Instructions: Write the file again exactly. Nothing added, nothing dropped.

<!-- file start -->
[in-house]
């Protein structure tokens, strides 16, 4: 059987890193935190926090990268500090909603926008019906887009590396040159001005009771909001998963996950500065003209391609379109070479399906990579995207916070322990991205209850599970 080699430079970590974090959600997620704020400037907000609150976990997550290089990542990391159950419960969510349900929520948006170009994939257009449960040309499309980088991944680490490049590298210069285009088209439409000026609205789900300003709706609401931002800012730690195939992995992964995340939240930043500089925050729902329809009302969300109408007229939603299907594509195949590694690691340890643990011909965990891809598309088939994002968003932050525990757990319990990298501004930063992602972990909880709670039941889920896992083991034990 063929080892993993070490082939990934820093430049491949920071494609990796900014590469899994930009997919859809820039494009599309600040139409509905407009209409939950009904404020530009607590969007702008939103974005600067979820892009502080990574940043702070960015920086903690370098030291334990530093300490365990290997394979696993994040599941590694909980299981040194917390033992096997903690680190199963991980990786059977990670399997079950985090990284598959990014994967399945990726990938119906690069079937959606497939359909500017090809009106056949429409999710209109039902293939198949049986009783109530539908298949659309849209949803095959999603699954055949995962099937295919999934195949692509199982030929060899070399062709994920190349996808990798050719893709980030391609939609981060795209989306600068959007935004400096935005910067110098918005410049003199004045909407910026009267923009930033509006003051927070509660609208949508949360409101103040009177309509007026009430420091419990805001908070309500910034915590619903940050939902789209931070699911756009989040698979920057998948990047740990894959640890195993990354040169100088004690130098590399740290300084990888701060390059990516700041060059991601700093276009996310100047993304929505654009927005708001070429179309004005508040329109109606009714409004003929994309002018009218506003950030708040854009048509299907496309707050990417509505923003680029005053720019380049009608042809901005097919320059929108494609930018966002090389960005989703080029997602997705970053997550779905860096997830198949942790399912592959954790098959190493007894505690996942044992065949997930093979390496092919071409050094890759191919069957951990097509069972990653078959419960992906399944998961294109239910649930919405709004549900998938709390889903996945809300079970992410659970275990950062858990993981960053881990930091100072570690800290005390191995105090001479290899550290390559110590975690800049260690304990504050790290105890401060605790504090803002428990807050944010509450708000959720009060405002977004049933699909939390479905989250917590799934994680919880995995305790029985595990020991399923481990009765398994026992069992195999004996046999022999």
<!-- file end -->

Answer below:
[in-house]
């Protein structure tokens, strides 16, 4: 059987890193935190926090990268500090909603926008019906887009590396040159001005009771909001998963996950500065003209391609379109070479399906990579995207916070322990991205209850599970 080699430079970590974090959600997620704020400037907000609150976990997550290089990542990391159950419960969510349900929520948006170009994939257009449960040309499309980088991944680490490049590298210069285009088209439409000026609205789900300003709706609401931002800012730690195939992995992964995340939240930043500089925050729902329809009302969300109408007229939603299907594509195949590694690691340890643990011909965990891809598309088939994002968003932050525990757990319990990298501004930063992602972990909880709670039941889920896992083991034990 063929080892993993070490082939990934820093430049491949920071494609990796900014590469899994930009997919859809820039494009599309600040139409509905407009209409939950009904404020530009607590969007702008939103974005600067979820892009502080990574940043702070960015920086903690370098030291334990530093300490365990290997394979696993994040599941590694909980299981040194917390033992096997903690680190199963991980990786059977990670399997079950985090990284598959990014994967399945990726990938119906690069079937959606497939359909500017090809009106056949429409999710209109039902293939198949049986009783109530539908298949659309849209949803095959999603699954055949995962099937295919999934195949692509199982030929060899070399062709994920190349996808990798050719893709980030391609939609981060795209989306600068959007935004400096935005910067110098918005410049003199004045909407910026009267923009930033509006003051927070509660609208949508949360409101103040009177309509007026009430420091419990805001908070309500910034915590619903940050939902789209931070699911756009989040698979920057998948990047740990894959640890195993990354040169100088004690130098590399740290300084990888701060390059990516700041060059991601700093276009996310100047993304929505654009927005708001070429179309004005508040329109109606009714409004003929994309002018009218506003950030708040854009048509299907496309707050990417509505923003680029005053720019380049009608042809901005097919320059929108494609930018966002090389960005989703080029997602997705970053997550779905860096997830198949942790399912592959954790098959190493007894505690996942044992065949997930093979390496092919071409050094890759191919069957951990097509069972990653078959419960992906399944998961294109239910649930919405709004549900998938709390889903996945809300079970992410659970275990950062858990993981960053881990930091100072570690800290005390191995105090001479290899550290390559110590975690800049260690304990504050790290105890401060605790504090803002428990807050944010509450708000959720009060405002977004049933699909939390479905989250917590799934994680919880995995305790029985595990020991399923481990009765398994026992069992195999004996046999022999």